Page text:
If Europe is the birthplace of traditional luxury, then the United States is the base of "light luxury". Some collections, including Michael Kors, Tory Burch, Kate Spade and Coach and Ralph Lauren, can be defined as "Affordable Luxury". In addition to originating from the United States, they also have prices that are Between 150-1500 US dollars, and have multiples in common such as up and down 6-8.
When it comes to the rise of light luxury in the United States, we have to mention the history of the fortune of "the originator of light luxury" Coach. Founded in 1941, Coach was first known for its sturdy handbags made of cowhide. In the late 1990s, then-executive chairman Lew Frankfort embarked on a drastic brand makeover and first proposed the concept of "affordable luxury" at low prices. The strategy attracts huge foot traffic. At the beginning of 2000, the mid-end consumer market in the United States was on the rise, and the new middle class was willing to pay a premium of 20%-200% for better designed products. The repositioned Coach is aimed at the market vacancy between "old luxury" and mass brands, bringing consumers products that can be mass-produced, combined with high-quality service and spiritual enjoyment.
Coach's "luxury strategy" inspired a group of "American fashion upstarts". Michael Kors, who is famous for the celebrity vacation style, used to be inseparable from Coach in store design, discount cycle, product category, and store location. Even if there are many similarities in products, it will not affect the birth and rise of more brands under the trend of light luxury.
In 2008, Coach, which was a big success in the US business world, increased its investment in overseas markets and introduced the concept of "affordable luxury" to China for the first time. At that time, the Chinese industry generally believed that Coach's self-proclaimed positioning was just a hype full of gimmicks. However, people soon realized that Coach had indeed tapped a huge potential and untapped blue ocean market.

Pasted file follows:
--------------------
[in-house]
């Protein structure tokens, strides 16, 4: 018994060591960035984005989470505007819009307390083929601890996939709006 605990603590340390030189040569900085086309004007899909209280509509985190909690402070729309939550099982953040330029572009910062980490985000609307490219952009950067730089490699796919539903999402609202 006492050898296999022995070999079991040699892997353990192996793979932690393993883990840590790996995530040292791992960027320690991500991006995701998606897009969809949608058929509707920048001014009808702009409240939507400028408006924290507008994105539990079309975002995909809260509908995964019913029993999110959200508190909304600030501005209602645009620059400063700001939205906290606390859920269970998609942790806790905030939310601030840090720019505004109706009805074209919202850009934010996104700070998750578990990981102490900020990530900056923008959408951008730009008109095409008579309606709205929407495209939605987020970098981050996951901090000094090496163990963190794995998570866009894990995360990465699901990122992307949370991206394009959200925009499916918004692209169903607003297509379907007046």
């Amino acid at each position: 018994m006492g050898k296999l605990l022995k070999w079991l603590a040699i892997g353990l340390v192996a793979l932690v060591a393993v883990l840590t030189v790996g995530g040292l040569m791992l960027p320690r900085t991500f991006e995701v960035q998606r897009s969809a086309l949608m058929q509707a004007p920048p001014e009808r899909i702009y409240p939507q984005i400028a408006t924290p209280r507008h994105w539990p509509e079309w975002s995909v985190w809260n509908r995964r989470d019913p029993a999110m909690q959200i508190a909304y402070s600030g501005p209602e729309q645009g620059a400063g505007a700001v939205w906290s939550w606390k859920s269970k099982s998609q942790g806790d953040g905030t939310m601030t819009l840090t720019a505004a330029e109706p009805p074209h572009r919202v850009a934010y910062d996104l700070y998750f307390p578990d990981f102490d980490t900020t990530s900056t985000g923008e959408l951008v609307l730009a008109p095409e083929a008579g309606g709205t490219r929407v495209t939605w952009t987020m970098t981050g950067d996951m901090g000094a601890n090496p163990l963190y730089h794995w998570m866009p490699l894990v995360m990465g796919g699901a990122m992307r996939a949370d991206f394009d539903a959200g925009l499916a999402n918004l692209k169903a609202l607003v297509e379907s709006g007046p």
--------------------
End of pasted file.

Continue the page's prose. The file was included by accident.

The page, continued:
Not long after Coach entered China, it was a "good time". The first batch of the post-90s generation officially entered the workplace, and the post-80s generation became the main consumer of high-end brands. According to McKinsey's report "Winning The Battle of China's New Middle Class", in the 2010s, the rising Chinese new middle class accounted for 68% of urban households. People are no longer satisfied with having "ordinary brands", but have begun to pursue the replacement of luxury goods with original design, excellent quality, and "cost-effective".
VAt that time, China's fashion market was not yet subdivided. American light luxury brands were known for their superb marketing methods. When they first entered the Chinese market, they brought consumers a feeling of luxury. According to the dictation, at that time, it was possible to buy a Michael Kors of the same style as a Hollywood star, which was considered a "big deal" for an uninitiated workplace novice.
Almost at the same time, another New York brand Tory Burch with the label of "light luxury" entered the Chinese market in 2011. Founder Tory Burch stated in an interview: "Everyone is talking about China (the market), but I enjoy the slow way of dealing with it. I personally have feelings for Asia, so I will think carefully and slow down." Even so, three years later, Tory Burch's world's largest brand flagship store was completed in the Kerry Center in Jing'an Temple, Shanghai, and Tory Burch personally participated in the opening ribbon-cutting. It was also in this year that the fashionable girl Nan Xiang played by actress Guo Biting in "Little Times 3" carried the Tory Burch 2014 spring and summer new style on her back and appeared on the movie poster, witnessing the highlight moment of the brand and even "light luxury".